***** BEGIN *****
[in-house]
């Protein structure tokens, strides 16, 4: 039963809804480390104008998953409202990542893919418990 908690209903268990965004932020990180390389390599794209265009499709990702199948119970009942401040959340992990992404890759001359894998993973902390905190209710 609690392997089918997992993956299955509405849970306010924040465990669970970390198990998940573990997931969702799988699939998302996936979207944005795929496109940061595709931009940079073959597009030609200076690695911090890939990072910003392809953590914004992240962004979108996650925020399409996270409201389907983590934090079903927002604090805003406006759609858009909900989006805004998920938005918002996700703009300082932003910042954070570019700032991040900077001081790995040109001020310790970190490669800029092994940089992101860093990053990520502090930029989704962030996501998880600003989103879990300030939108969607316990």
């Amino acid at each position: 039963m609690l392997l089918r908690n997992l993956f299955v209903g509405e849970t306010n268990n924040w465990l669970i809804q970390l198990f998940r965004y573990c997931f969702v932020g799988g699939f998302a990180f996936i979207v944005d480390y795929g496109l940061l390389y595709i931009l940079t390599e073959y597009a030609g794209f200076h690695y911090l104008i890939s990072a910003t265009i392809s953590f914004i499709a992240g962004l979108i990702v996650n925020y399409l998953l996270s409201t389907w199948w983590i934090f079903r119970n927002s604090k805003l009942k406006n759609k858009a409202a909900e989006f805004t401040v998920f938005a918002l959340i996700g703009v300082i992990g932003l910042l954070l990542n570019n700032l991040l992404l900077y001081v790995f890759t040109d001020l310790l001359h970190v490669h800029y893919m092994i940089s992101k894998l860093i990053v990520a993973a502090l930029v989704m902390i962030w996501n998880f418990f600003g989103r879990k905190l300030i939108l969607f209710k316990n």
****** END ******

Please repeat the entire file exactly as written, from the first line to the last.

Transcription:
[in-house]
């Protein structure tokens, strides 16, 4: 039963809804480390104008998953409202990542893919418990 908690209903268990965004932020990180390389390599794209265009499709990702199948119970009942401040959340992990992404890759001359894998993973902390905190209710 609690392997089918997992993956299955509405849970306010924040465990669970970390198990998940573990997931969702799988699939998302996936979207944005795929496109940061595709931009940079073959597009030609200076690695911090890939990072910003392809953590914004992240962004979108996650925020399409996270409201389907983590934090079903927002604090805003406006759609858009909900989006805004998920938005918002996700703009300082932003910042954070570019700032991040900077001081790995040109001020310790970190490669800029092994940089992101860093990053990520502090930029989704962030996501998880600003989103879990300030939108969607316990």
């Amino acid at each position: 039963m609690l392997l089918r908690n997992l993956f299955v209903g509405e849970t306010n268990n924040w465990l669970i809804q970390l198990f998940r965004y573990c997931f969702v932020g799988g699939f998302a990180f996936i979207v944005d480390y795929g496109l940061l390389y595709i931009l940079t390599e073959y597009a030609g794209f200076h690695y911090l104008i890939s990072a910003t265009i392809s953590f914004i499709a992240g962004l979108i990702v996650n925020y399409l998953l996270s409201t389907w199948w983590i934090f079903r119970n927002s604090k805003l009942k406006n759609k858009a409202a909900e989006f805004t401040v998920f938005a918002l959340i996700g703009v300082i992990g932003l910042l954070l990542n570019n700032l991040l992404l900077y001081v790995f890759t040109d001020l310790l001359h970190v490669h800029y893919m092994i940089s992101k894998l860093i990053v990520a993973a502090l930029v989704m902390i962030w996501n998880f418990f600003g989103r879990k905190l300030i939108l969607f209710k316990n």